A Better Way To Manufacture Flexible Solar Cells

A Better Way To Manufacture Flexible Solar Cells

Researchers create technique for making flexible solar cells.

Imagine newsprint speeding through a printing press. That's how researchers at the University of Delaware's Institute of Energy Conversion (IEC) are describing a new technology they have developed for manufacturing flexible solar cells. This advance, they say, has the potential to reduce the costs associated with photovoltaic energy and expand potential applications.

The system allows the manufacture of long sheets of flexible solar cells that also could be encapsulated into a traditional rigid structure. The flexibility, explains IEC scientist Erten Eser, allows the solar cells to conform to different surfaces, "particularly important for roofing applications for building integration, and for airships and balloons."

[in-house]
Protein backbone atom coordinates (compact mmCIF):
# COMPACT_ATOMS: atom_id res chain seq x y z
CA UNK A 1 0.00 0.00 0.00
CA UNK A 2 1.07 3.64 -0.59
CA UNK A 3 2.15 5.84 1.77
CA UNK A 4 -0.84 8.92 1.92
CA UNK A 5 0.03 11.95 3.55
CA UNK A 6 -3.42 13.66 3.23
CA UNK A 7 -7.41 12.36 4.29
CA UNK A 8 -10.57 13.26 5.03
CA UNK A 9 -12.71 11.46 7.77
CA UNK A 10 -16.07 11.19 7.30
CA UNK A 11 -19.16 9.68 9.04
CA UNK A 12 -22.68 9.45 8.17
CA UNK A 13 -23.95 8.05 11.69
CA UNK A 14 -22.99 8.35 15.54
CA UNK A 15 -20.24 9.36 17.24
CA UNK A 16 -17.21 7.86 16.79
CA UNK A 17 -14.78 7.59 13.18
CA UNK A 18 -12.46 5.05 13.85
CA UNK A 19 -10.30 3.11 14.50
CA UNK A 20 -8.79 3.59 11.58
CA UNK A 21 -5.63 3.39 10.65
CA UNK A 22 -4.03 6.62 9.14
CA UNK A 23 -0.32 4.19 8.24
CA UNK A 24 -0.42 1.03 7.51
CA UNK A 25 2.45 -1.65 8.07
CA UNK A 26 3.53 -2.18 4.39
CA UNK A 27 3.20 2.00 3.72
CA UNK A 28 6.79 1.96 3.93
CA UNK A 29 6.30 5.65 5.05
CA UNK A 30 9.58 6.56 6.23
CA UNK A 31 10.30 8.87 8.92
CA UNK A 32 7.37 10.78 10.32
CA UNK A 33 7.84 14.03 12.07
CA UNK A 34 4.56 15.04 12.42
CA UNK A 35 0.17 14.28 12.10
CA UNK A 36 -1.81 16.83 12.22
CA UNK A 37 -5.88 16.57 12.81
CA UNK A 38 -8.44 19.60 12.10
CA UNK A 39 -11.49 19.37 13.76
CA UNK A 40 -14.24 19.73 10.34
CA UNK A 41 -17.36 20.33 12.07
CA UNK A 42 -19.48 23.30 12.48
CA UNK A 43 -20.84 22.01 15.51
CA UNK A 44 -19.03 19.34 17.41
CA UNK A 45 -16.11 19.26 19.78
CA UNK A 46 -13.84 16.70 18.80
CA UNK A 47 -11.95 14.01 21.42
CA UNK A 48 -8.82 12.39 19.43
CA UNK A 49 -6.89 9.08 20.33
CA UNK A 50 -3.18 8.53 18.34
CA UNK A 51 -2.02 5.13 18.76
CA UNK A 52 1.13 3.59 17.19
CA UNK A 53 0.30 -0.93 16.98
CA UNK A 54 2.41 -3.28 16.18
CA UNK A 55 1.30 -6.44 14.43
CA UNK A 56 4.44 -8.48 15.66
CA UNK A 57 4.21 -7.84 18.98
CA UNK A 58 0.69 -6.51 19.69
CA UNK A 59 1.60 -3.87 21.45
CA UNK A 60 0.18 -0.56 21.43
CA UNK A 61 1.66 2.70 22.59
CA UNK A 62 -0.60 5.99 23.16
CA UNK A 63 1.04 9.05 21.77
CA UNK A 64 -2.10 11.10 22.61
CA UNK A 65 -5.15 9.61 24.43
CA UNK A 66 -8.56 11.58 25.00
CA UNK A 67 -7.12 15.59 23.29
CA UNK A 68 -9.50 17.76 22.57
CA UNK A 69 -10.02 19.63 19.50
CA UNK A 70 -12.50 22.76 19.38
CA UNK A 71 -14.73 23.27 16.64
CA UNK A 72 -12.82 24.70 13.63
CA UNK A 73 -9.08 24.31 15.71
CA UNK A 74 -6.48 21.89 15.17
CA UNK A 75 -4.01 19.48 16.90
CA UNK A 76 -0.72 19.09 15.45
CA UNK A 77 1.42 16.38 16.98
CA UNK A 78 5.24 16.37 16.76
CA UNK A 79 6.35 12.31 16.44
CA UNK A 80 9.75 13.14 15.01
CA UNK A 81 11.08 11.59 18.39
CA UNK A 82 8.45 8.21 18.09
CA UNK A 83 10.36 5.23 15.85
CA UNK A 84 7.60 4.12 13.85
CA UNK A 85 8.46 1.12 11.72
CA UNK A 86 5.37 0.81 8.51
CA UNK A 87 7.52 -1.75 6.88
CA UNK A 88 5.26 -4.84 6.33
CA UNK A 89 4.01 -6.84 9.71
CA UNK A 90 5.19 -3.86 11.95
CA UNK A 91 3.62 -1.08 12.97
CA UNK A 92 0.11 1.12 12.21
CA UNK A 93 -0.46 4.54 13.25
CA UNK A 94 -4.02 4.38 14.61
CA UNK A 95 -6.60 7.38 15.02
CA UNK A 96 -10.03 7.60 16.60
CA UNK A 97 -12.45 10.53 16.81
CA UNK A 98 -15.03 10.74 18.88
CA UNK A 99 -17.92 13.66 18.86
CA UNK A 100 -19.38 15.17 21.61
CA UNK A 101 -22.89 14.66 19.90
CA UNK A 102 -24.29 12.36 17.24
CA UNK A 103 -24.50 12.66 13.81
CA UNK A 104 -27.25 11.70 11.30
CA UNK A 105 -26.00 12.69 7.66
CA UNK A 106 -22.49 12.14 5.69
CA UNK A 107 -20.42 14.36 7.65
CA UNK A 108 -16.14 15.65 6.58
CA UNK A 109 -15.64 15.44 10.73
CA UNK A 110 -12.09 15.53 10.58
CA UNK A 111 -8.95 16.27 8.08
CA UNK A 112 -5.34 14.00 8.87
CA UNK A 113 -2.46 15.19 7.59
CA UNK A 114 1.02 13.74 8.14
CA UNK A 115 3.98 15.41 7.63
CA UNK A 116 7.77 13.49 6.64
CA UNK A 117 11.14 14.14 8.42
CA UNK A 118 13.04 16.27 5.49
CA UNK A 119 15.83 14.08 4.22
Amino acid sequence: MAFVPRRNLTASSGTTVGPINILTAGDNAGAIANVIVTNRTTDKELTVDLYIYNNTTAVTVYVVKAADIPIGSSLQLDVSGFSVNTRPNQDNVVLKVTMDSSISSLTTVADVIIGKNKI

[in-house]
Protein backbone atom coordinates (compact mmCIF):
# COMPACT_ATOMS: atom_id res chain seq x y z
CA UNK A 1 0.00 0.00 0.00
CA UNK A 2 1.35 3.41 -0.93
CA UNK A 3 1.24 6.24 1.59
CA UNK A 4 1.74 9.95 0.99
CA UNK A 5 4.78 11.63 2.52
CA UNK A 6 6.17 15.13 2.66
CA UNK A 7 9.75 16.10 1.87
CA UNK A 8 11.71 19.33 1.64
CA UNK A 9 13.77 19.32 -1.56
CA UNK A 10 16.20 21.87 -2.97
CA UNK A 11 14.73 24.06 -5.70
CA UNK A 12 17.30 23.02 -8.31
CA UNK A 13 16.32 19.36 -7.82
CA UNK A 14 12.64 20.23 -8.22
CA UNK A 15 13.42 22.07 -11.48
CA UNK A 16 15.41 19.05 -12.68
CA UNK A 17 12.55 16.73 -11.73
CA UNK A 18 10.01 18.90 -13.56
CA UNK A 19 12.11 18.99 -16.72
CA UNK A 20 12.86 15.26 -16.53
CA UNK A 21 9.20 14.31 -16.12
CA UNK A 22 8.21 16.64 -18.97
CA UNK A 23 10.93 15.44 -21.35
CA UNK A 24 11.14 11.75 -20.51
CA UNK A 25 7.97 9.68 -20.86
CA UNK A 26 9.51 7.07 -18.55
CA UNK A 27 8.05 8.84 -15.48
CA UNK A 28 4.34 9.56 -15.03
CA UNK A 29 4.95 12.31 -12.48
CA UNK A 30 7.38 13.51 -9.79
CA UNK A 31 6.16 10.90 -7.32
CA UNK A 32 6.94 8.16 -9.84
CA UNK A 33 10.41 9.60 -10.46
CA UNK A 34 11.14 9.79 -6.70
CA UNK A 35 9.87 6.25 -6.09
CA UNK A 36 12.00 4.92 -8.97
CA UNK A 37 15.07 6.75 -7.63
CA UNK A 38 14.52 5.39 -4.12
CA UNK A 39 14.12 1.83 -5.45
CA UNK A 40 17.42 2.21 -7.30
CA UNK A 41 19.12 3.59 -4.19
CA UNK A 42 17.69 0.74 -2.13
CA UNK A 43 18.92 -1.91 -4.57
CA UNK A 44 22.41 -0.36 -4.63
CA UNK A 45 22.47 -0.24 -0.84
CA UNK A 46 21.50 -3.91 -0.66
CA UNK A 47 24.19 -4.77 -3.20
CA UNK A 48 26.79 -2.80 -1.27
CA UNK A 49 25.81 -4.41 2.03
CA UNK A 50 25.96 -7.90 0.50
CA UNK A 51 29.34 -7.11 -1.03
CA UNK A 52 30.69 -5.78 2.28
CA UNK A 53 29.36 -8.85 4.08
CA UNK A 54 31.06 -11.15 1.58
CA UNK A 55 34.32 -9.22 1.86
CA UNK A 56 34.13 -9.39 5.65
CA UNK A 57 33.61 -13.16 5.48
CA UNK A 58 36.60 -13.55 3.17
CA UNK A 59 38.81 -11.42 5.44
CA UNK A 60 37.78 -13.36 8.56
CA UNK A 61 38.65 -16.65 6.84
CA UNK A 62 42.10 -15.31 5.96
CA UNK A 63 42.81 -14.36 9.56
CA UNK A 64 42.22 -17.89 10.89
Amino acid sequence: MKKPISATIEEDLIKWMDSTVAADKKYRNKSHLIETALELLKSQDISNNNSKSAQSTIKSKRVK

Associate scientist Erten Eser, left, and research associate Shannon Fields check a solar panel made at the University of Delaware's Institute of Energy Conversion.
The solar cell sheets are created by depositing copper-indium-gallium-deselinide on a 10-inch-wide polymer web, which is then processed into flexible solar cells.

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